Board Ousts George Zimmer From Men's Wearhouse

By Lisa Fernandez and Scott Budman
|  Tuesday, Jun 25, 2013  |  Updated 10:17 AM PDT
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In a surprise move, the Men's Wearhouse board of directors on Wednesday ousted George Zimmer - a national icon known for personally guaranteeing the inexpensive suits and prom tuxedos his company has sold for decades - from his position as executive chairman without stating why.

In a surprise move, the Men's Wearhouse board of directors on Wednesday ousted George Zimmer - a national icon known for personally guaranteeing the inexpensive suits and prom tuxedos his company has sold for decades - from his position as executive chairman without stating why.

In a surprise move, the Men's Wearhouse board of directors on Wednesday ousted George Zimmer - a national icon known for personally guaranteeing the inexpensive suits and prom tuxedos his company has sold for decades - from his position as executive chairman without stating why.

The board said it “expects to discuss with Mr. Zimmer the extent, if any, and terms of his ongoing relationship with the Company.”

Zimmer declined to speak to an NBC Bay Area reporter when he arrived Wednesday at the executive's East Bay home.
 
Instead, a Zimmer representative issued a statement: "Over the last 40 years, I have built MW into a multi-billion dollar company with amazing employees and loyal customers who value the products and service they receive at MW. Over the past several months I have expressed my concerns to the Board about the direction the company is currently heading. Instead of fostering the kind of dialogue in the Boardroom that has in part contributed to our success, they Board has inappropriately chosen to silence my concerns through termination as an executive officer."
 
Zimmer isn't just any clothier. He is the founder and the face of the Fremont, Calif.-based company, known for his folksy, no-frills commercials, and his slogan, "“You’re going to like the way you look. I guarantee it."
 
The head of a Silicon Valley marketing agency says that message will be tough to replace.

“That's going to be difficult,” said Brenna Bolger. “The sexy voice. He looks so good to men and women. He has been the brand. People have shopped there because of him."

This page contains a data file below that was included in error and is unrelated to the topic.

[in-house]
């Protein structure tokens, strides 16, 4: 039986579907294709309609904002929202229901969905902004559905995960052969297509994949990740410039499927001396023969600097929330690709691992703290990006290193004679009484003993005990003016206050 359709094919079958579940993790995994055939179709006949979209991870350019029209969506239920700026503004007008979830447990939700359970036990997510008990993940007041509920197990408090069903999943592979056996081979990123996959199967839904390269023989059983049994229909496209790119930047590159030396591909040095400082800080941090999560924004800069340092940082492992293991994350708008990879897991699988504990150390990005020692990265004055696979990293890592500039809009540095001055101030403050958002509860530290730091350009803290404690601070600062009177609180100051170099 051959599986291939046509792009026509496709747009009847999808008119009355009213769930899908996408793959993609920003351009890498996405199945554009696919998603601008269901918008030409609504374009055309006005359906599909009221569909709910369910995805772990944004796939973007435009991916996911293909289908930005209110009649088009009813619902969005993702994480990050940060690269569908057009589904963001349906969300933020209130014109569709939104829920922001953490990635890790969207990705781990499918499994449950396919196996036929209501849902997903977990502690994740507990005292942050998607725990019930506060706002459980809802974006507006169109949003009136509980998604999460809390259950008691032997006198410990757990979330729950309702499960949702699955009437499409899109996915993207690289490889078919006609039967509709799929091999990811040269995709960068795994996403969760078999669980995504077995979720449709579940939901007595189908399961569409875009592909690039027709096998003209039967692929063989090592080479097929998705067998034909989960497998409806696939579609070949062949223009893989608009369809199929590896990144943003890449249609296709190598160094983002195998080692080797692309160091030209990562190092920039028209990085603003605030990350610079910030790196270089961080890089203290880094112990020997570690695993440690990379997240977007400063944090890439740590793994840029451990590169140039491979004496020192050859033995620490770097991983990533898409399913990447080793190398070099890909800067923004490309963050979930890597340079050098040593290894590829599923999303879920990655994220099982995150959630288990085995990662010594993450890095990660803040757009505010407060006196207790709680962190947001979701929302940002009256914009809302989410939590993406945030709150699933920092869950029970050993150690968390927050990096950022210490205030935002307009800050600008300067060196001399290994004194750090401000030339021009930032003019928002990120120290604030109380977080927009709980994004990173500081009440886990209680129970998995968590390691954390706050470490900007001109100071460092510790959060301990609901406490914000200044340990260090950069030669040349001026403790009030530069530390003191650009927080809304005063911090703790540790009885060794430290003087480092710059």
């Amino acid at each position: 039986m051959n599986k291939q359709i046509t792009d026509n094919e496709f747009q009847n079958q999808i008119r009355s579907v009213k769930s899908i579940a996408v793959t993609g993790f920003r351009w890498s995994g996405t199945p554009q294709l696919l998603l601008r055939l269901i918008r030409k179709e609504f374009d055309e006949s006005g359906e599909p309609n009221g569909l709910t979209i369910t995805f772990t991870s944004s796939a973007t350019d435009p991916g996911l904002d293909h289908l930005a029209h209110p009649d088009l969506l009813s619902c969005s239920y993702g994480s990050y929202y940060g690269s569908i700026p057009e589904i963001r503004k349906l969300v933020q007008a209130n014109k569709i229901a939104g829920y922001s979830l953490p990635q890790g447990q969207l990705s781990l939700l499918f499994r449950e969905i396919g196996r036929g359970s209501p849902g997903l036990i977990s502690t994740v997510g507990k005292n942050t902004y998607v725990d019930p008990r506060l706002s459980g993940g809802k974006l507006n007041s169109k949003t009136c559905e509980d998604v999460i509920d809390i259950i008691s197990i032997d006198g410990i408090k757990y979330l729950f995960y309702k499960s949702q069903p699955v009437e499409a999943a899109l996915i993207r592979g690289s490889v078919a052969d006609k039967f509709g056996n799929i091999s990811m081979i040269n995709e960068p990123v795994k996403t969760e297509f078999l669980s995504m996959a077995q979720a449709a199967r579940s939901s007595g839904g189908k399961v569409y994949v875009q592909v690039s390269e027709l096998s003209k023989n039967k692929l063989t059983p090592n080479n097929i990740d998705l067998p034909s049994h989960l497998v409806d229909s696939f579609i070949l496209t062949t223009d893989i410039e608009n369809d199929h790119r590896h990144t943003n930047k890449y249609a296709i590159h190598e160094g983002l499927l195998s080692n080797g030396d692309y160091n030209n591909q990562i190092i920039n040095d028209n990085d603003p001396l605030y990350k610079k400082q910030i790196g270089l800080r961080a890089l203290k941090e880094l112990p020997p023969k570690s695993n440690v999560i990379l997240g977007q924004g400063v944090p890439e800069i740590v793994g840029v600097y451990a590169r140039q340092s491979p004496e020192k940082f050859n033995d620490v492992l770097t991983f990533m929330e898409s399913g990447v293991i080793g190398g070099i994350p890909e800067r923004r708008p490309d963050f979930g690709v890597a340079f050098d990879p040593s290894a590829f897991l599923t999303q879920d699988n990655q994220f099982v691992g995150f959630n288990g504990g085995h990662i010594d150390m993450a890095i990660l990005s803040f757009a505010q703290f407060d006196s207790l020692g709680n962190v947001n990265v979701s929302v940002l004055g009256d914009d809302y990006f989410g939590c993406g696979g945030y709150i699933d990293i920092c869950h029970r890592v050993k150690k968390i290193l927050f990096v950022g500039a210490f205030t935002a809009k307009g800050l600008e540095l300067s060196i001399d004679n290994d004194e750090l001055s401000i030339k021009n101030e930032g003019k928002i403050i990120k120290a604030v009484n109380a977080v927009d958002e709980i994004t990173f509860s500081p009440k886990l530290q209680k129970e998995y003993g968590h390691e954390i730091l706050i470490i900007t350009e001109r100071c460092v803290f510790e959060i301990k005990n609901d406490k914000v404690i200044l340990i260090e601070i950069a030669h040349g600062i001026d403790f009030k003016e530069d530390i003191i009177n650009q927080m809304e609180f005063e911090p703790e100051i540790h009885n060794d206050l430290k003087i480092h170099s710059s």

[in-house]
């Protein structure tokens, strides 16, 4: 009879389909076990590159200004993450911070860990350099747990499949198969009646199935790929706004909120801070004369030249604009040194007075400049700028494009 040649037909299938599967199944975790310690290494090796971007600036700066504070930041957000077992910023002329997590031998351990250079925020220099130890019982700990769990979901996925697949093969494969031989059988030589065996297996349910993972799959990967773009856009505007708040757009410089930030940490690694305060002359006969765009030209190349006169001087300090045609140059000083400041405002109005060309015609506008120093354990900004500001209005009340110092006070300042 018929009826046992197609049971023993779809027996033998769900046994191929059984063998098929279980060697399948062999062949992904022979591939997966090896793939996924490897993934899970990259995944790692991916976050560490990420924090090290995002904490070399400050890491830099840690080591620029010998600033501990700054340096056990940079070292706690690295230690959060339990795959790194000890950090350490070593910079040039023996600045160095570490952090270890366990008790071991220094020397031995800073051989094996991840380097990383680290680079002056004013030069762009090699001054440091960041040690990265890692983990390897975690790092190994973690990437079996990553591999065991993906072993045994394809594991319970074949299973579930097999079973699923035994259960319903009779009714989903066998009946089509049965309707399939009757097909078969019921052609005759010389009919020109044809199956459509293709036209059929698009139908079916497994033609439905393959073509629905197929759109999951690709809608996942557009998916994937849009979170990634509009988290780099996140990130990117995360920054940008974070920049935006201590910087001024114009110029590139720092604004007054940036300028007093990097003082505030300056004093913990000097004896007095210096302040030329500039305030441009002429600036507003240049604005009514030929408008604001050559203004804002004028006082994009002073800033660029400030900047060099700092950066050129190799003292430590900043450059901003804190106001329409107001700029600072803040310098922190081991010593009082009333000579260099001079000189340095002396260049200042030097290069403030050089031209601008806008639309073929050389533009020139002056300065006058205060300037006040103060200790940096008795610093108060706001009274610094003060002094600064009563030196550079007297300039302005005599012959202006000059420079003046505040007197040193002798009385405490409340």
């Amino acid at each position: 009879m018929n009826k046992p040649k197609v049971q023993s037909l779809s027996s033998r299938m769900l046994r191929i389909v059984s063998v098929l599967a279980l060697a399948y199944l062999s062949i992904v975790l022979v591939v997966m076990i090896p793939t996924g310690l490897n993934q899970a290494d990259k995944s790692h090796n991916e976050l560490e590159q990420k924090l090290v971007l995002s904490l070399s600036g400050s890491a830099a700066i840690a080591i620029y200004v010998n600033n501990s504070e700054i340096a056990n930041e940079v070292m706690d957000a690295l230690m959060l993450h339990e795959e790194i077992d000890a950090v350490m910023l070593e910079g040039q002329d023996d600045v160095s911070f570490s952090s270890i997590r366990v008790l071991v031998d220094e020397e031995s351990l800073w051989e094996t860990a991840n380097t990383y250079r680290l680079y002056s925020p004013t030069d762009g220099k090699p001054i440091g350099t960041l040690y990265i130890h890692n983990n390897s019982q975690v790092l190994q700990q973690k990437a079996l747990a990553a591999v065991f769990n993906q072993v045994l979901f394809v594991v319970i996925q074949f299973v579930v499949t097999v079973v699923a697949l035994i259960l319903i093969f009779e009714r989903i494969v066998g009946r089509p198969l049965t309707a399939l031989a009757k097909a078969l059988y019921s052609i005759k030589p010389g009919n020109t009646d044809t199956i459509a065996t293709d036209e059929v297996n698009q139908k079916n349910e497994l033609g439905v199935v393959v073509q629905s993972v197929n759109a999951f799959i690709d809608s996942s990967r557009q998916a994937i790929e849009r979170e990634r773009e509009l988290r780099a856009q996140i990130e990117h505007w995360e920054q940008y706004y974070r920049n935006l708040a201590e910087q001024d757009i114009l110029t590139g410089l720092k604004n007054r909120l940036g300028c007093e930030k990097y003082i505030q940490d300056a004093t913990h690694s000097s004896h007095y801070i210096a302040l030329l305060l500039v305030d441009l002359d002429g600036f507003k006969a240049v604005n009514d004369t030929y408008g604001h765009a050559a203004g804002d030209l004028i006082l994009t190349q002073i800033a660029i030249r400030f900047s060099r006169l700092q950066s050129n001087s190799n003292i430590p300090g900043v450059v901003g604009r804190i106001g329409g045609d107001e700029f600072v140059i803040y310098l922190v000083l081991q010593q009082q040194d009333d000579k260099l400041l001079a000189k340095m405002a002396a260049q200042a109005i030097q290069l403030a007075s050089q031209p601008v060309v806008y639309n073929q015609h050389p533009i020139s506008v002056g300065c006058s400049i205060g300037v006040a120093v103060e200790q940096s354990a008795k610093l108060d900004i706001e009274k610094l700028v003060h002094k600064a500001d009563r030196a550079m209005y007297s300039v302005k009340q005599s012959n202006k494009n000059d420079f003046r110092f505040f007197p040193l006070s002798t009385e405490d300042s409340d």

Many of Zimmer's loyal customers quickly jumped on social media, supporting the man they have seen on their television sets for years. "The board is going to hate the way this all turns out. I guarantee it," posted Jack Bagley to the bottom of this story.

The Men's Wearhouse was founded in 1973 and is one of North America's largest specialty retailers of men's apparel, with 1,143 stores.

When Zimmer wasn't selling suits, he was a political activist. Campaign expenditure reports show Zimmer donating more than $150,000 to Prop. 19, an unsuccessful California measure to legalize marijuana in 2010, and $260,000 to a similar failed measure in 1996. He donated to anti-tobacco measures and early childhood programs.

He also was a major philanthropist to charities he believed in. One was the Institute of Transpersonal Psychology, which honored him with an honorary doctor of philosophy in humane letters at a ceremony in San Francisco.

Under his leadership, the Men's Wearhouse has been long listted on Fortune's "The 100 Best Companies to Work For" since 1999.

The abrupt departure comes a week after Men's Wearhouse reported that its fiscal first-quarter profit increased 23 percent, helped by stronger margins and an earlier prom season.

In 1971, fresh out of college, Zimmer made his first foray into the clothing industry, working in Hong Kong for six months as a salesman for his father's coat manufacturing business, according to the company website. He was CEO from 1991 to 2011, when he became executive chairman.

In 1973, he and his college roommate opened the first Men's Wearhouse store, which sold $10 slacks and $25 polyester sport coats, in Houston. His personal car was a van with the company logo on the side and clothing racks in the back.

The Men's Wearhouse kept expanding, focusing on large markets where business was sluggish to take advantage of lower real estate costs. It also expanded beyond sports coats and trousers to casual sportswear in the 1980s and then went into the tuxedo rental business in 2000.

Zimmer owned 1.8 million shares of Men's Wearhouse as of the company's May 9 proxy filing, a 3.5 percent stake in the company.

Shares of Men's Wearhouse fell more than 2 percent, or 80 cents, to $36.67 in morning trading. The stock has traded between $25.97 and $38.59 in the past 52 weeks, and ended Tuesday up about 20 percent since the start of the year.

In light of Zimmer's termination, the Men's Wearhouse also announced that it is postponing its annual meeting of shareholders, which had originally been scheduled for Thursday. The purpose of the delay, the board said, is to re-nominate the existing slate of directors without him.

The Associated Press' Anne D'Innocenzio contributed to this report.

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